David Element

Wildlife Photography and Digital Video Images

______________________________________________________________ Birds 11 – European Robins

 

 

 

                                                                                        EUROPEAN ROBIN Erithacus rubecula (m)

 

 

                                                                           EUROPEAN ROBIN Erithacus rubecula (m, juvenile)

 

 

                                                                                        EUROPEAN ROBIN Erithacus rubecula (m)

 

 

                                                                                EUROPEAN ROBIN Erithacus rubecula (juvenile)

 

 

                                                                                EUROPEAN ROBIN Erithacus rubecula (juvenile)

 

 

                                                                                        EUROPEAN ROBIN Erithacus rubecula (m)

 

 

                                                                                        EUROPEAN ROBIN Erithacus rubecula (m)

 

 

                                                                                        EUROPEAN ROBIN Erithacus rubecula (m)

 

 

                                                                                        EUROPEAN ROBIN Erithacus rubecula (m)

 

 

                                                                                        EUROPEAN ROBIN Erithacus rubecula (m)

 

 

 

·         This sequence of photographs is of the same male European Robin Erithacus rubecula and of the one known surviving chick from his first brood. By the time that the baby was ousted prior to the production of a second brood it had already become hand-tame. Every once in a while an individual bird may become extremely confiding and in this case no bait was required other than the disturbance of a pile of wood-chippings in order to obtain his loyalty. The photographer simply needed to put in an appearance in the Robin’s territory (in a local park) in order to be able to obtain ridiculously close photographs and film of this extremely obliging little bird – this relationship was to continue for 19 months by which time (by Robin standards) had had survived for a long time. None of these photographs have been cropped and they were taken with a 105mm macro lens attached to a Nikon D7200 camera body with an internal 1.3x in-built magnifier (although this was not required for some of the images).  The Robin readily fed from the photographer’s hand and (once reassured) from the hands of others accompanying him, much to their delight. One film sequence ended abruptly when the bird hopped up into the one place where it could not be filmed – on the video camera’s preview screen, where it sat for about 30 seconds! The Robin’s mate was by comparison completely disinterested in the photographer and she maintained a much lower profile in the background. She lacked the orange wing-flashes that had become more conspicuous on the wings of the male bird during his second year. The sunbathing photograph is of interest as the Robin would actually make use of the photographer’s presence for added security in the knowledge that no predators would approach him. This meant not only that he would engage in this behaviour following the photographer’s arrival on hot days but also that it would then be possible to kneel down beside him to take close-up photographs! There are two films of this behaviour on-line that can be viewed by following the hyperlink below. He would habitually scan the sky every two seconds (or occasionally three) for potential danger throughout the day. It is also worth noting that live food would always be taken first in preference to any broken pine nuts that might be offered so they were sometimes collected after he had filled his bill with insects beforehand. He was never greedy and would never take nuts in excess, even when feeding his young. Also of interest is the fact that he would happily take insects with warning colours or distasteful properties such as the Harlequin Ladybird Harmonia axyridis shown in the penultimate photograph.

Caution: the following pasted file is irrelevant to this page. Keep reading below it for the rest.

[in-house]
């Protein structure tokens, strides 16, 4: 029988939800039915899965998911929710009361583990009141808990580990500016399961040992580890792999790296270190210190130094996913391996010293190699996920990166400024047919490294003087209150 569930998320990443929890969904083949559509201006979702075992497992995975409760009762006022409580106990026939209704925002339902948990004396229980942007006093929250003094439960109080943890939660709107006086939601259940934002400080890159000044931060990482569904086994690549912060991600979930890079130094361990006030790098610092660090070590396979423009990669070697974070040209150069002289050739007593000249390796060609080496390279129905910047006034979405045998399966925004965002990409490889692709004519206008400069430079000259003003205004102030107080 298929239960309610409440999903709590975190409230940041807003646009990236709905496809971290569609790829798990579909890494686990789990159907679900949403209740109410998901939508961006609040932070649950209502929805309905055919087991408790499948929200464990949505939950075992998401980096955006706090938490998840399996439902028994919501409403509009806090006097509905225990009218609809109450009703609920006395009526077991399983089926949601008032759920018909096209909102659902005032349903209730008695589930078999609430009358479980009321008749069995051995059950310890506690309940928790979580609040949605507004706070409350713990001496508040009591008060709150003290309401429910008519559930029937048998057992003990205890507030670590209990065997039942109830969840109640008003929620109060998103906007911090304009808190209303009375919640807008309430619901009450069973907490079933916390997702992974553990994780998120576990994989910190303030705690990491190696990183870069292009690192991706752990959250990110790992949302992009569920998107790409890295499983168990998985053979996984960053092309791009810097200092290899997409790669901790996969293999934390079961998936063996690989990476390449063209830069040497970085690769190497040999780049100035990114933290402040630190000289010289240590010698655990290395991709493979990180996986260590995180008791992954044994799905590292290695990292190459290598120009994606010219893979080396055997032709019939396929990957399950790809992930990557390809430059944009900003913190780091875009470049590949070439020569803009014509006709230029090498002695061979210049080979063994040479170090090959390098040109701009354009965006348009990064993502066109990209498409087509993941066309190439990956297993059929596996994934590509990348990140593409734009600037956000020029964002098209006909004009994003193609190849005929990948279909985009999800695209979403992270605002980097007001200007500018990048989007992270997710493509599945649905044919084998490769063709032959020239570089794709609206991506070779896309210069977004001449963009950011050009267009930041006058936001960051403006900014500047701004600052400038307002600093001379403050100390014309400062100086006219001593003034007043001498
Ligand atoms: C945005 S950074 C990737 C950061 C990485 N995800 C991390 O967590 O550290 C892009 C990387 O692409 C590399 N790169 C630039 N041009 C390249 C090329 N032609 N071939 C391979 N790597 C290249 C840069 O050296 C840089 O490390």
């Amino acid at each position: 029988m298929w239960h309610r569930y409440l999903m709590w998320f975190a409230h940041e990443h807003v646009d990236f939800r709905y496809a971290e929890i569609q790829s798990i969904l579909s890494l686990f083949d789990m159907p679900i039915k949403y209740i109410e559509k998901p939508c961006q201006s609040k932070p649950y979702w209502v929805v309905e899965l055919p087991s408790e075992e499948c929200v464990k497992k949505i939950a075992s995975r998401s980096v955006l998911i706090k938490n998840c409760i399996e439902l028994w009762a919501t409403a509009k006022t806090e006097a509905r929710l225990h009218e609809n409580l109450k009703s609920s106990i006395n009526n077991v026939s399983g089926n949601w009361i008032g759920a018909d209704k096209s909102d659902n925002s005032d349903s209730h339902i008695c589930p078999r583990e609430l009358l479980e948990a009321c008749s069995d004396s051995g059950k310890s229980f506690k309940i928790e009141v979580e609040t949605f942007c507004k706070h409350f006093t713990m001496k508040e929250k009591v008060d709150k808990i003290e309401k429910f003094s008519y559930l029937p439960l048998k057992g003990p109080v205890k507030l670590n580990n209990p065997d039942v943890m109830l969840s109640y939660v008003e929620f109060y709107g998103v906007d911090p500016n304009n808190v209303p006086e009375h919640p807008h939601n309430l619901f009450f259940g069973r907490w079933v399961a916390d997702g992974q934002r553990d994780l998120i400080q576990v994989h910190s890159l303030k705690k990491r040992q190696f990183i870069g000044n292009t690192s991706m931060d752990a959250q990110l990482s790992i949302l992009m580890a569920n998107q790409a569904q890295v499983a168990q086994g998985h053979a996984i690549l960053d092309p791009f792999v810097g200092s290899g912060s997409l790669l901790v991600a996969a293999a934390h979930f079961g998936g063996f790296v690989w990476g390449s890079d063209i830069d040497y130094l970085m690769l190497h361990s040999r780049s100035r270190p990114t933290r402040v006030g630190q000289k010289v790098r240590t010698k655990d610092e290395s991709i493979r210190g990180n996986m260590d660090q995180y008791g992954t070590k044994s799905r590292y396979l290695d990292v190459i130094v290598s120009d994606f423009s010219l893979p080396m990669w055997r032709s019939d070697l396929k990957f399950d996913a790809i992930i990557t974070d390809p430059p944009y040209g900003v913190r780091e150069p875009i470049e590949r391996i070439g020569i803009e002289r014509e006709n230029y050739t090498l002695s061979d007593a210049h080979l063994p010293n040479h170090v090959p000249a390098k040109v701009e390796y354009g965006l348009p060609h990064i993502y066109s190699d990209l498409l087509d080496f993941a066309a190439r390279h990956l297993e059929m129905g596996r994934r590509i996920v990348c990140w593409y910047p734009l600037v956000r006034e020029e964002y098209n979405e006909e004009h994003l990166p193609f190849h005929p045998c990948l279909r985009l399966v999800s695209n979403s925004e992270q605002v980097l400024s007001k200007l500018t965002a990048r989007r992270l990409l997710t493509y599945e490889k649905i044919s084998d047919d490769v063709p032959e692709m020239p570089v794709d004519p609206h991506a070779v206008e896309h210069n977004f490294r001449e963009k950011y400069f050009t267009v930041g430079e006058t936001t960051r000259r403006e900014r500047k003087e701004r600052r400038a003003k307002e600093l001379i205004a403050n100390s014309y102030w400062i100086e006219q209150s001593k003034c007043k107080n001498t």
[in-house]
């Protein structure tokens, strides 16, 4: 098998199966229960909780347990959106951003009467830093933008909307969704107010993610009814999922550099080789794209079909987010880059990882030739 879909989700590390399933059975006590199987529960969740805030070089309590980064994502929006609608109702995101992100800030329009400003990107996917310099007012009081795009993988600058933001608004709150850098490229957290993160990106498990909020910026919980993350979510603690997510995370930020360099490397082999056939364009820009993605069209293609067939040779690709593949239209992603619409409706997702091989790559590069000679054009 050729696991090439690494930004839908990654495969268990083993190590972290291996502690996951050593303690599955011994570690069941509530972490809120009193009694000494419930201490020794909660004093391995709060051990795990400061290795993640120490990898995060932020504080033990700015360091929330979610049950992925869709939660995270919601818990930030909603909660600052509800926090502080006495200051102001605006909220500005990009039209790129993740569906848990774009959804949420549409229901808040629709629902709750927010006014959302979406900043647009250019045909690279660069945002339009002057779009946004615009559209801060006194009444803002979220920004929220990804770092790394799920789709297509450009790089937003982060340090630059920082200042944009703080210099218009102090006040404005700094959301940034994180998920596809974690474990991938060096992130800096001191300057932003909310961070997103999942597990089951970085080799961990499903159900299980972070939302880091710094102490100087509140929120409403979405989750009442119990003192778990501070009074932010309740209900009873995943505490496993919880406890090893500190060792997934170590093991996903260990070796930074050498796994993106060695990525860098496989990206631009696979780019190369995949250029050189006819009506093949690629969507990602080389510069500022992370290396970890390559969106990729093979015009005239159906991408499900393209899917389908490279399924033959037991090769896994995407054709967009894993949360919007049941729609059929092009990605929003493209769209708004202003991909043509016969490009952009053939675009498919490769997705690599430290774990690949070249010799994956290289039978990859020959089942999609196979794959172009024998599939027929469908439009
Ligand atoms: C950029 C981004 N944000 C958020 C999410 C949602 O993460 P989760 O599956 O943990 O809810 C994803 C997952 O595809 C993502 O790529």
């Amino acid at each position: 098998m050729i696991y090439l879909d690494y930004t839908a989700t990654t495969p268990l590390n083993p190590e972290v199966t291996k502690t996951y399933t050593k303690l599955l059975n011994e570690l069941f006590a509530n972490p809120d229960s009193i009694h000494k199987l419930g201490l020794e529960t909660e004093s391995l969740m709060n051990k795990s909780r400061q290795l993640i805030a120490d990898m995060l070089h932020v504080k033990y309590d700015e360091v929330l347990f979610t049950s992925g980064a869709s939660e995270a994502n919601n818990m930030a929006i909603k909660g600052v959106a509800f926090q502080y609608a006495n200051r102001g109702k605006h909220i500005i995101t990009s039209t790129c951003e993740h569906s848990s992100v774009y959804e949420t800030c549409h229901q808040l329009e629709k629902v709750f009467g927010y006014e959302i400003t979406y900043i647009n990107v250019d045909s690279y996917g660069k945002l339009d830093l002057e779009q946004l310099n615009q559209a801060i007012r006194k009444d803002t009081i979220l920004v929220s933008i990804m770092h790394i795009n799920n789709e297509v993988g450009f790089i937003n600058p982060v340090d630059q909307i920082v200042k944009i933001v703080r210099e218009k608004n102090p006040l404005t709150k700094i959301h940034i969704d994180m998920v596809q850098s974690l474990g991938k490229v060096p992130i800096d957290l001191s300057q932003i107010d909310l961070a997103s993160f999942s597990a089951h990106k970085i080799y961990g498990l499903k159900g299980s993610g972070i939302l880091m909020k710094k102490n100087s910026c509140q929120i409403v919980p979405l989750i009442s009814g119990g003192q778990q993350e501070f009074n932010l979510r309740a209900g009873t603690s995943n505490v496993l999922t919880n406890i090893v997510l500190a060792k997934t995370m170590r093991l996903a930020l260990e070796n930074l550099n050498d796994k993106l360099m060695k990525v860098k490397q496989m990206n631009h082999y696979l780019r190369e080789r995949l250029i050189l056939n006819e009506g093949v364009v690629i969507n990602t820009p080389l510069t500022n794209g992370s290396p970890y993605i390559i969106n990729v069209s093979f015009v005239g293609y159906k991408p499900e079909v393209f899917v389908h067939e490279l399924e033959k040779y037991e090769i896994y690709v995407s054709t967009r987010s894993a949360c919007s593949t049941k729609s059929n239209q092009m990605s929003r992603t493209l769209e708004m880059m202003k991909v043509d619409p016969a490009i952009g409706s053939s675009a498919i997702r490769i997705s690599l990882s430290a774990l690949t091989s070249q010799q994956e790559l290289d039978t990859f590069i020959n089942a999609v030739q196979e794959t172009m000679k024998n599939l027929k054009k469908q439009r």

·         A series of David’s short films of European Robin behaviour may be found on his DavidPElement YouTube channel, no fewer than twenty four of them featuring this individual: https://www.youtube.com/playlist?list=PL4AirIEc0NoflJygVoI-p7XmD6Pjv2BS_ .

 

·         David has published high quality photographic books entitled ‘European Robins’ and ‘European Robins 2’ in which some of the above and many other photographs of this species have been included.  See: https://www.bobbooks.co.uk/bookshop/photobook/european-robins and: https://www.bobbooks.co.uk/bookshop/photobook/european-robins-2 for details.

 

 

-> Birds 1, 2, 3, 4, 5, 6, 7, 8, 9, 10, 11, 12, 13, 14, 15, 16, 17, 18, 19, 20, 21, 22, 23, 24, 25, 26, 27, 28, 29, 30, 31, 32, 33, 34, 35, 36, 37, 38, 39, 40, 41, 42, 43, 44, 45, 46, 47, 48, 49, 50, 51, 52, 53, 54, 55, 56, 57, 58, 59, 60, 61, 62, 63, 64, 65, 66, 67, 68, 69, 70, 71, 72, 73, 74, 75, 76, 77, 78, 79, 80, 81, 82, 83, 84, 85, 86, 87, 88, 89, 90, 91, 92, 93, 94, 95, 96, 97, 98, 99, 100, 101, 102, 103, 104, 105, 106, 107, 108, 109, 110, 111, 112, 113, 114, 115, 116, 117, 118, 119, 120, 121, 122, 123, 124, 125, 126, 127, 128, 129, 130, 131, 132, 133, 134, 135, 136, 137, 138, 139, 140

 

 

-> Species Index, Common Names

 

-> Species Index, Scientific Names

 

-> Site Index

 

-> Home

 

© David Element